Public Health Infrastructure: Are We Prepared For Bioterrorism?
As illnesses and deaths from anthrax attacks increased through the fall, Americans turned to the public health infrastructure. They found the nation's disease tracking surveillance systems, its workforce, and the policies and leadership — the backbone of our ability to monitor and respond to disease outbreaks — weakened by decades of neglect.
"National health experts have long agreed that America needs to strengthen its public health defenses," says Shelley Hearne, DrPH, visiting scholar in Health Policy and Management. "Our public health and medical professionals are in critical need of the resources, communications networks, and training that will allow them to quickly detect and respond to chemical and biological threats to public health."
Claude Earl Fox, director of the Johns Hopkins Urban Health Institute, says funds need to be immediately targeted to infrastructure, preventive medicine residency programs, and schools of public health. Our public health responses have been traditionally categorical, such as the immunization program at the CDC or the Ryan White AIDS program at HRSA, says Fox, MD, MPH. "While these programs are important, there is no flexibility of how the money is spent and this has subsequently limited the building of the public health infrastructure."
Donald Steinwachs, professor and chair of Health Policy and Management, agrees with Fox and worries that laws and programs will be created only to meet bioterrorism threats. "However, these won't assure that we have an overarching structure to protect against all health threats," Steinwachs says. For example, a recent congressional bill allocated $1.5 billion for "rebuilding the public health response system." However, most of the money is earmarked for antibiotic and vaccine development.
Steinwachs, PhD, identifies a key area in which the public health system can be strengthened — improved coordination and communication between all public health agencies. "A challenge we face is that the federal agencies have all the money, the state has all the authority, and all the action happens at the local level. We need to find a way for the three to work together," he says. The flow of communication and information among the medical and public health professionals at the different levels needs to become a matter of routine, rather than an ad hoc interaction occurring only in a crisis, adds Hearne.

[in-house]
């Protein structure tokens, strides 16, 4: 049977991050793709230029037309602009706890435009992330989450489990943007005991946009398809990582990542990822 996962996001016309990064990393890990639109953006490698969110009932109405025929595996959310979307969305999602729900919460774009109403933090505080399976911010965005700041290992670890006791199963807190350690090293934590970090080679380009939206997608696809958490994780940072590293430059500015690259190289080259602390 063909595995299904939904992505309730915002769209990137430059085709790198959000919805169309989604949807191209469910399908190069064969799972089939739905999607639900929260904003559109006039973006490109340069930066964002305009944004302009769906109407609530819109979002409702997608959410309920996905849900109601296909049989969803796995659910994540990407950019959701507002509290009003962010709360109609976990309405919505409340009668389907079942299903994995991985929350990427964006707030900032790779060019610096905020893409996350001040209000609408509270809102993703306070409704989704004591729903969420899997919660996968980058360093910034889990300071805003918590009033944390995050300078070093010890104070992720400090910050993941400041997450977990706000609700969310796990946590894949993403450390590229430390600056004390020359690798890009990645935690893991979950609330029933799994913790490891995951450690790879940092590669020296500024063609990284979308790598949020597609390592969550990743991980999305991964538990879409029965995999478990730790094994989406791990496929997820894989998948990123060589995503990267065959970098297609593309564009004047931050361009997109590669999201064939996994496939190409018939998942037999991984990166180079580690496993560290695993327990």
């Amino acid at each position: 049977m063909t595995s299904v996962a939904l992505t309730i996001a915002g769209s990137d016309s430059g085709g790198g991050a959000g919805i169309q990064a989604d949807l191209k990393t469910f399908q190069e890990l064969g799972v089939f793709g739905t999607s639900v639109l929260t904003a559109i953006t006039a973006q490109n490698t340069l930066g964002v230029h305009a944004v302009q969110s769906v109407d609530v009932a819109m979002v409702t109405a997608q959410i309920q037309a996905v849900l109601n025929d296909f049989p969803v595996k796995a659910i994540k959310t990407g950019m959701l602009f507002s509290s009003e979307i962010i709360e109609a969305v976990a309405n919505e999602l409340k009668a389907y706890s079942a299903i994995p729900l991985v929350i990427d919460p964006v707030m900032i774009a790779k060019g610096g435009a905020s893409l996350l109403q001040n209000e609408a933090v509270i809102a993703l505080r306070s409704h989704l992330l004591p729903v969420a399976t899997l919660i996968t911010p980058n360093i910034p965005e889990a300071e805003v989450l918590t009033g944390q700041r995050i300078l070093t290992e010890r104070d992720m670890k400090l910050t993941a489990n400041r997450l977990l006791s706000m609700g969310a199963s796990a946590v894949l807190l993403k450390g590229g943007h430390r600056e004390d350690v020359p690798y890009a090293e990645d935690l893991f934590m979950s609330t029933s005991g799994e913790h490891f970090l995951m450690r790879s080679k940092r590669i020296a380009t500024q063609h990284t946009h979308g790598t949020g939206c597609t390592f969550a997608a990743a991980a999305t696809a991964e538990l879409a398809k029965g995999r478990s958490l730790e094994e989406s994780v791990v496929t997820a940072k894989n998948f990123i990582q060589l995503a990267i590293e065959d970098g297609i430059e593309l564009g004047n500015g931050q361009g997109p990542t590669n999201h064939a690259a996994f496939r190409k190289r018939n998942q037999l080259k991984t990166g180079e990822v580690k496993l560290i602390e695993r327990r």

A major challenge is strained resources. "The public health infrastructure's capacity to respond to the needs around bioterrorism while maintaining the basic public health services that are normally provided on a day-to-day basis is the challenge," Fox explains. Important public health functions, such as disease monitoring and intervention and food safety efforts, could cease if the nation experiences a large bioterrorist attack. "Local health departments and state laboratories are understaffed, under-resourced, and under a tremendous amount of pressure," he says. "The bottom line is that the nation needs to appropriate extra money to meet basic needs of staffing and training in public health — four of five persons in the public health workforce are not professionally trained."
The good news is that the public supports strengthening public health and its infrastructure, according to findings from a March 2000 report by the Pew Environmental Health Commission, which was written here at the School. The report found that the public strongly supported the U.S. spending more to protect public health. "The levels of support for public health we saw then were incredibly strong, and now, after the tragic events of Sept. 11 and the ongoing threats of bioterrorism, we might now be able to translate that support into targeted action," says Hearne, the Commission's former executive director.
Elin Gursky, ScD '85, visiting scholar at the School and senior fellow, Center for Civilian Biodefense Strategies, sees the current situation as an opportunity to build the infrastructure. "This fall's tragic events have awakened policy makers to the critical needs of infusing public health with increased dollars," Gursky says. "History may record this as one of the most pivotal decisions for the future of our country. Rendered with thought and understanding, these resources can reap the levels of preparedness that our country deserves and expects."